While every blog entry in Sprouting Forward is special, this week's feature is particularly monumental. Typically, we highlight our En Root writers, however for this round, we are featuring spectacular students from Cristo Rey Jesuit High School.
CRJ is known for their Corporate Internship Program- an integral part of the curriculum that immerses students into corporate experiences, from Freshman year all the way through Senior year. As advocates for the power of immersive learning at OutGrowth, we continue to be impressed by CRJ's initiatives.
And what better way to learn about the value of this stellar program, than through hearing the stories of four Cristo Rey students? Driven, dedicated and about to take off to do even greater things, these students are shining examples of what it means to intentionally chart your own meaningful life path. We couldn't be more honored to share their words with you here.
If you'd like to learn more about this amazing program, be sure to check out Cristo Rey's spotlight in this latest issue of En Root, featuring John Busse, the Director of the Corporate Internship Program at CRJ.
Tell us about your educational journey to date.
Keon R. ‘20 (KR) - The corporate internship program (CIP) provides all four grades at Cristo Rey with the opportunity to work at corporate internships. I have worked at The Arc Baltimore, The Whiting Turner Contracting Company, and now, at Stanley Black & Decker in the materials engineering lab.
Kendall L. ‘20 (KL) - I’ve worked at Ernst & Young and now at Mercy Medical Center for the past three years. I’ve remained dedicated by focusing on my long-term goals. My goal is to become a doctor - to get a bachelor’s degree and go to medical school.
Keidy R. ‘20 (KRey) - Freshman year, I worked at Reading Partners. During my sophomore year, I worked at the Maryland State Department of Assessments and Taxation. During my junior year, I worked at Mercy Medical Center. Now in my senior year, I work at Erickson Living. My motivation is my family, my school, and my friends, but I've realized that I have to do it for myself, not for other people.
Estefania G. ‘20 (EG) - Freshman year, I worked at Kelly & Associates. During my sophomore year, I was at Mercy Medical Center. During my junior year, I worked at The Whiting-Turner Contracting Company, and now in my senior year, I work at UMMC. Through school and CIP, I had to learn how to multitask and prioritize. I also learned how to network at my job and in school. I used to be the type of student who got the work done to pass, but now I’m the type of student who will do the work to pass, but also learn and apply it outside and really challenge myself. I think that the CIP helped me balance out my education experience and work experience.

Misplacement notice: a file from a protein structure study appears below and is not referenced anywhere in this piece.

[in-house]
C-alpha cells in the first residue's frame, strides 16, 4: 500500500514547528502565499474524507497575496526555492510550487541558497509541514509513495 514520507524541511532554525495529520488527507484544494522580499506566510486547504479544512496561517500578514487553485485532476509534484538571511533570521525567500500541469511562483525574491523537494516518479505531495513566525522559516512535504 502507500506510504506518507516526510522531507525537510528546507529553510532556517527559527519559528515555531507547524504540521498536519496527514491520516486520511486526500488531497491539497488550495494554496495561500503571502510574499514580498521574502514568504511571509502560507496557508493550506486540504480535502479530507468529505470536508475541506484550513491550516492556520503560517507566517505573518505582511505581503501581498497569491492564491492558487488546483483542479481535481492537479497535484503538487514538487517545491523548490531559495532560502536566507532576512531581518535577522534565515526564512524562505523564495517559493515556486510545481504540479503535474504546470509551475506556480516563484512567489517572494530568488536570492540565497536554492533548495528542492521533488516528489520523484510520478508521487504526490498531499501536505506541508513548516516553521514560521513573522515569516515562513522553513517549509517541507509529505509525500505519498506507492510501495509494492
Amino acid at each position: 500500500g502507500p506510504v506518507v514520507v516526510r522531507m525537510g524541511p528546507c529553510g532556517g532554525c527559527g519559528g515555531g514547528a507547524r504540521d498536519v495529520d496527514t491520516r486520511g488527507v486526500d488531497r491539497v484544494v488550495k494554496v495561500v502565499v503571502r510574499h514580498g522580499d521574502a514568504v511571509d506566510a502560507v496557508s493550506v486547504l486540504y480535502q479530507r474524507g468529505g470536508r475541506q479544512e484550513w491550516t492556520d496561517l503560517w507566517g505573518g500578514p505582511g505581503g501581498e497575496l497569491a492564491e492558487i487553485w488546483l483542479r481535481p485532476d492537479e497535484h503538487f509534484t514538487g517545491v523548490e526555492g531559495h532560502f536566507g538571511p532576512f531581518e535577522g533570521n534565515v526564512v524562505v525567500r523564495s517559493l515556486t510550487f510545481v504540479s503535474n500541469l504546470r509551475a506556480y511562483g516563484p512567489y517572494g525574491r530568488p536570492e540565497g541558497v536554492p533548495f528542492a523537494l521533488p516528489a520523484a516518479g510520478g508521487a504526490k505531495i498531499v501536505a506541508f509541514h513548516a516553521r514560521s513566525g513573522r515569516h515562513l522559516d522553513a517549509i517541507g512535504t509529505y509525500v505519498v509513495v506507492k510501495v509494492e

At OutGrowth, we are committed to giving access. Talk to us about your take on the importance of providing access to immersive opportunities.
KR - It’s very important because it prepares you and gives you some sort of insight into what the corporate world is like. It gives students insight into what is best for them. I learned that working in a cubicle is just not for me. Working at Whiting-Turner and Stanley Black and Decker, I learned I like to be active and hands-on.
EG - The work experience is really important for people my age to be exposed to, because we start at a younger age knowing what we want to do. We're given a more competitive side to us. We’re a step ahead of other college students.
KL -Work experience shows you that once you go outside of these four walls and into the real world, you have to take what you learn in high school and apply it to the workforce. Being exposed that early gives you more experience of what to do in those situations.
Tell us about a pinnacle point or moment when immersive/experiential learning had an impact on your life.
KR - When I was at Whiting Turner on my first day, they were designing a building for the Ronald McDonald House. Now, to see that fully complete, I think “Wow, I was there during the design process.” Now, at Stanley Black & Decker, some of the tools I work on I now see on TV commercials - everywhere I go. That’s really interesting.
KL - My pinnacle moment was at a Johns Hopkins summer job. I worked in the Center for Diversity and Inclusion this past year and they were telling me how my work ethic was a lot better than that of the college students, and that I came more prepared and professional. I felt like all of that came from being in the workplace virtually all throughout the school year at Cristo Rey. They teach us the way to dress, the way to interact with each other and how to interact at work. That was my moment of seeing that the corporate internship program has really had a big impact on me.
How did this experience change the course of your life or your outlook?
KR - This experience gave me insight into what engineering is, while also giving me insight into what corporate America is like. In Baltimore City, a lot of kids like me don’t have that experience or prior knowledge about engineering, so to be working at Stanley Black & Decker or Whiting-Turner… there are people like me who have gone through the process and if they can do it, I can do it. The reason I wanted to be in the automotive industry is because of Ed Welburn, who was the former head of design at General Motors. The fact that he looks just like me gave me motivation - look what he’s doing.
EG - One of the major lessons I learned at CIP and Cristo Rey was stepping out of my comfort zone. That pushed me to do better as a person and build my character. Cristo Rey really has a lot of resources to help you, and I think it’s really prepared me for life.
KL - It bettered my outlook on life because I never really thought about how much work it takes to be a doctor or how much time it takes, but CIP showed me no good things come without hard work. If you don't work hard now to get the opportunities and exposure, it's going to be really hard. So take every opportunity, whether good or bad, and use it to your advantage.